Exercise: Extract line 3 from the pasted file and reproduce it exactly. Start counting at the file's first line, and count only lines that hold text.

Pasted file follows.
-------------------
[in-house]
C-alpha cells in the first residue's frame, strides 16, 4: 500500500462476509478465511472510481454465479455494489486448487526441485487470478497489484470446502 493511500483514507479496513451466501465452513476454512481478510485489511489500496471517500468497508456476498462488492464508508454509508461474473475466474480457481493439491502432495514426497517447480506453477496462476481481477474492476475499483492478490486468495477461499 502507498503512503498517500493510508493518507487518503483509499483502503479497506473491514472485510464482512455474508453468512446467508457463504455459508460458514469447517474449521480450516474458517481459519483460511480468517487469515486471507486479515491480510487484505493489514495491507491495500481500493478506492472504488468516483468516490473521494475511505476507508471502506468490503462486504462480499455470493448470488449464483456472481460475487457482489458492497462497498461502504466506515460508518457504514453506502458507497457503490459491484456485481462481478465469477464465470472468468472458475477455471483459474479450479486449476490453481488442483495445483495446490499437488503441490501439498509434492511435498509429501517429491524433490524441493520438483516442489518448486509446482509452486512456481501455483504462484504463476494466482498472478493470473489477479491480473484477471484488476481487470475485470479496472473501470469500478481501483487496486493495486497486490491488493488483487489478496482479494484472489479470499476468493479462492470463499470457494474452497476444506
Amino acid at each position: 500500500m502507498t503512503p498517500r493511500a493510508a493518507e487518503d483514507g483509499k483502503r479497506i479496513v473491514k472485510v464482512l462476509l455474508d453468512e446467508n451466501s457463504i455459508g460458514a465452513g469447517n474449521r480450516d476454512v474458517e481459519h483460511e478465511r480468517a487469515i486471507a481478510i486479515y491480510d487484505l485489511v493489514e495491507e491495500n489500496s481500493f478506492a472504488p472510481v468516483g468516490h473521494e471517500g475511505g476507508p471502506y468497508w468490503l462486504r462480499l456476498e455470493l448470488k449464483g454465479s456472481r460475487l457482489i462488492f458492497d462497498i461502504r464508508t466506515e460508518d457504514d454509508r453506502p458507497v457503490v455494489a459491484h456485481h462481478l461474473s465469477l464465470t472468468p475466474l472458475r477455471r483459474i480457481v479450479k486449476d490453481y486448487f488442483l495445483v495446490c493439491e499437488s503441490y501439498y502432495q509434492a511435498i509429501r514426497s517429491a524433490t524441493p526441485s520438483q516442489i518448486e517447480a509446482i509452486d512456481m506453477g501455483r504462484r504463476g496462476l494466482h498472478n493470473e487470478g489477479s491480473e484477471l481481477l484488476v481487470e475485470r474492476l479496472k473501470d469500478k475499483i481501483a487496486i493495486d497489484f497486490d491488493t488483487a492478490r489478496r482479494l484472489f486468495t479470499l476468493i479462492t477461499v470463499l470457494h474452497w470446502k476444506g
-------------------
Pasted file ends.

Amino acid at each position: 500500500m502507498t503512503p498517500r493511500a493510508a493518507e487518503d483514507g483509499k483502503r479497506i479496513v473491514k472485510v464482512l462476509l455474508d453468512e446467508n451466501s457463504i455459508g460458514a465452513g469447517n474449521r480450516d476454512v474458517e481459519h483460511e478465511r480468517a487469515i486471507a481478510i486479515y491480510d487484505l485489511v493489514e495491507e491495500n489500496s481500493f478506492a472504488p472510481v468516483g468516490h473521494e471517500g475511505g476507508p471502506y468497508w468490503l462486504r462480499l456476498e455470493l448470488k449464483g454465479s456472481r460475487l457482489i462488492f458492497d462497498i461502504r464508508t466506515e460508518d457504514d454509508r453506502p458507497v457503490v455494489a459491484h456485481h462481478l461474473s465469477l464465470t472468468p475466474l472458475r477455471r483459474i480457481v479450479k486449476d490453481y486448487f488442483l495445483v495446490c493439491e499437488s503441490y501439498y502432495q509434492a511435498i509429501r514426497s517429491a524433490t524441493p526441485s520438483q516442489i518448486e517447480a509446482i509452486d512456481m506453477g501455483r504462484r504463476g496462476l494466482h498472478n493470473e487470478g489477479s491480473e484477471l481481477l484488476v481487470e475485470r474492476l479496472k473501470d469500478k475499483i481501483a487496486i493495486d497489484f497486490d491488493t488483487a492478490r489478496r482479494l484472489f486468495t479470499l476468493i479462492t477461499v470463499l470457494h474452497w470446502k476444506g